A letter entitled “It’s Our Turn to Take Voting Seriously” [Feb. 2] interested me. Now we need to redistrict so the legislators in Raleigh will change our legislative districts to more truly reflect the number of votes each party received in the November 2004 election in this state. A majority of North Carolinians voted for a Republican majority in both chambers of the General Assembly. In the N.C. House of Representatives, Republican candidates received 1,490,695 votes statewide to the Democrats’ 1,370,038 votes. Republicans won 51 percent of the statewide vote to the Democrats’ 47 percent. In the N.C. Senate, Republicans garnered 1,565,132 votes statewide compared to 1,505,822 for the Democrats. This amounts to a 50 percent to 48 percent advantage for Republicans.
The loss of Republican seats is the result of a secretive redistricting process in late 2003. The General Assembly leadership did not allow any public comment on the redistricting plans, even keeping the proposals secret from many legislators until shortly before the vote. The result was unconstitutional maps that did not heed the decisions of the state Supreme Court, which issued clear instructions on how to draw legislative districts using neutral criteria.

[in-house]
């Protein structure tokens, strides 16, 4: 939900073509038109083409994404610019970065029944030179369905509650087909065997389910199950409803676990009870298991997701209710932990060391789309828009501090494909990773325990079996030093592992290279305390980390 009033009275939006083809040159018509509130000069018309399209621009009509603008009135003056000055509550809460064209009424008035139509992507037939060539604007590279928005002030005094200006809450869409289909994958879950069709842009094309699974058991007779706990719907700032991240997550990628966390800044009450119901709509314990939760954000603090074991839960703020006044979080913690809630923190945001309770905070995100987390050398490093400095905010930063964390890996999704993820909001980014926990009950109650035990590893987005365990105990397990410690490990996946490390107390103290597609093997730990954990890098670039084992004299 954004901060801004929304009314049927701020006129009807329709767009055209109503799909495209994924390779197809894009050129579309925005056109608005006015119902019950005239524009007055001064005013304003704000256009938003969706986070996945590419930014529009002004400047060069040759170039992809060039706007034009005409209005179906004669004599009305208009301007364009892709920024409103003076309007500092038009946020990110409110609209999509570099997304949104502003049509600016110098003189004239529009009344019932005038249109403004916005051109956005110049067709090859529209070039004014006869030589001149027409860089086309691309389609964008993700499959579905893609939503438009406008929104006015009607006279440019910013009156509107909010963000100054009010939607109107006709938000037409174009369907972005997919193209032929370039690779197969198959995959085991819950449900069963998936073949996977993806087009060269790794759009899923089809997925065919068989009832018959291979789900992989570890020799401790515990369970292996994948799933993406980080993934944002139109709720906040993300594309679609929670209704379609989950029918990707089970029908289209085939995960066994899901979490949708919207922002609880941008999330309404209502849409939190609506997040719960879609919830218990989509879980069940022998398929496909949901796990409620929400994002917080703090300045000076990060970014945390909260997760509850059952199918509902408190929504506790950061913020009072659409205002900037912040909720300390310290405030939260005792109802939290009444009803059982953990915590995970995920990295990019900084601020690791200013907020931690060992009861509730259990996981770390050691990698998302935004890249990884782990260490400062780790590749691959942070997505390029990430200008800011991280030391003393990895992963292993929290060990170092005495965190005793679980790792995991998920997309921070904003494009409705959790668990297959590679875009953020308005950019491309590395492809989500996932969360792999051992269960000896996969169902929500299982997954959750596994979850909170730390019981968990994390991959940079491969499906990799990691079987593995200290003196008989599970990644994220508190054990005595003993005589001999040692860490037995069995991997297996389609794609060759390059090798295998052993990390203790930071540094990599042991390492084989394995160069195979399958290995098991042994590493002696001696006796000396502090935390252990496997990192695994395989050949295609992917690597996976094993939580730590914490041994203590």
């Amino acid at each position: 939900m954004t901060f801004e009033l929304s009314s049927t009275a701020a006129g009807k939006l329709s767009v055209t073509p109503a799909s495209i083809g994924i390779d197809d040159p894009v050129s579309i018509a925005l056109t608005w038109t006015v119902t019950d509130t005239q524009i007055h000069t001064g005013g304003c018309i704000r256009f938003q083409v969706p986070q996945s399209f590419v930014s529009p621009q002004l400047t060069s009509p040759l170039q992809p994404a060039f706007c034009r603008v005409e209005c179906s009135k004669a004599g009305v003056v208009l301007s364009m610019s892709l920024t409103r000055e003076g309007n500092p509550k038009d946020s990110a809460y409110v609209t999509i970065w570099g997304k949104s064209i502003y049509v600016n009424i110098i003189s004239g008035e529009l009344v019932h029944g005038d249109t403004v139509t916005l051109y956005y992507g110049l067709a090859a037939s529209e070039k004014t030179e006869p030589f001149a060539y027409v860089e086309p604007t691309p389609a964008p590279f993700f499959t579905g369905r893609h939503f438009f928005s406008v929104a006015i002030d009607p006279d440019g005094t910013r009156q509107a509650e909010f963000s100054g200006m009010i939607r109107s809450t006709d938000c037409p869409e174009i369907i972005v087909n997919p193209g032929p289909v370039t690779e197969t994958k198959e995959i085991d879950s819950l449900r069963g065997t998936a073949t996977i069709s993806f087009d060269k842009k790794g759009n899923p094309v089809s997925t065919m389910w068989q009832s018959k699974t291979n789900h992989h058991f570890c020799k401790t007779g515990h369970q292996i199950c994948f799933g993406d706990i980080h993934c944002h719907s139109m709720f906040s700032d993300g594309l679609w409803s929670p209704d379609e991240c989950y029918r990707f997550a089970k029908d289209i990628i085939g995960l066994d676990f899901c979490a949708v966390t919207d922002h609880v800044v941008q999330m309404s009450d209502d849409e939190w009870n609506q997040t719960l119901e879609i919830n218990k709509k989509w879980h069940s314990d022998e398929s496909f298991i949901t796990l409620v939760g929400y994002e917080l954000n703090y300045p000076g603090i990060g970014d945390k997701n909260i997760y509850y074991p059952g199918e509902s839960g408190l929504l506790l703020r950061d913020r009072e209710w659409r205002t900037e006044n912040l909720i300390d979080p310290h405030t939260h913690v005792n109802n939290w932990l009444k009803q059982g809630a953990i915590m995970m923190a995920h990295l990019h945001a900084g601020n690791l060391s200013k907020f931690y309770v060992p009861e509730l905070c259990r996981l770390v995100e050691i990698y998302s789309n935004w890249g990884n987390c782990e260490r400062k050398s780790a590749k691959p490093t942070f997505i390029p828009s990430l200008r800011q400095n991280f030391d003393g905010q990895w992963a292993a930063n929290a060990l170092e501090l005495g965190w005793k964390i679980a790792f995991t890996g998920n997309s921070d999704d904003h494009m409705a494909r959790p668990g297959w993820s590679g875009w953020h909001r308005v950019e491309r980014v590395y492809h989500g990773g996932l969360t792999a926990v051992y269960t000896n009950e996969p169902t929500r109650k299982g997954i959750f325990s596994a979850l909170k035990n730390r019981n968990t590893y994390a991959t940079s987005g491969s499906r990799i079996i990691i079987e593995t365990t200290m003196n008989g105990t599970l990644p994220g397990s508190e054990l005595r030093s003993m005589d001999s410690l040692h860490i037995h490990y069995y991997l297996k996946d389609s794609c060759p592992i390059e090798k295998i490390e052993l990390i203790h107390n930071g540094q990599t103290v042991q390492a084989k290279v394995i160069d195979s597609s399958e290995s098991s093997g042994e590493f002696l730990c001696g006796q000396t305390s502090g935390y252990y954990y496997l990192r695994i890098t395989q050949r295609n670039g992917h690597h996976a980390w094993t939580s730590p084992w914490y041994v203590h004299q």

— Joe L. Morgan
Unsolved mysteries of the day
There are several things I don’t understand and wish that someone would explain to me.
If four lanes on I-26 south and north of Asheville are sufficient, why are eight lanes needed through the city? Why do gays and lesbians find it necessary to tell everyone about their sexual orientation when nobody in their right mind gives a damn? What is so important that causes drivers to use cell phones while driving? If men weren’t supposed to have breasts, why do we have nipples?
World Wars I and II, the Korean War and Vietnam were fought under Democratic presidents. Our nation lost 615,000 military personnel in those wars. About 1,400 have died in Iraq and the left is criticizing President Bush. (Of course, any loss is tragic.) The left is pushing to bring our troops home from Iraq while we still have troops in South Korea, Germany and Japan. What’s the hurry?
Do Democrats have a short memory, a selective one, or are they just being hypocritical?
— Richard Rice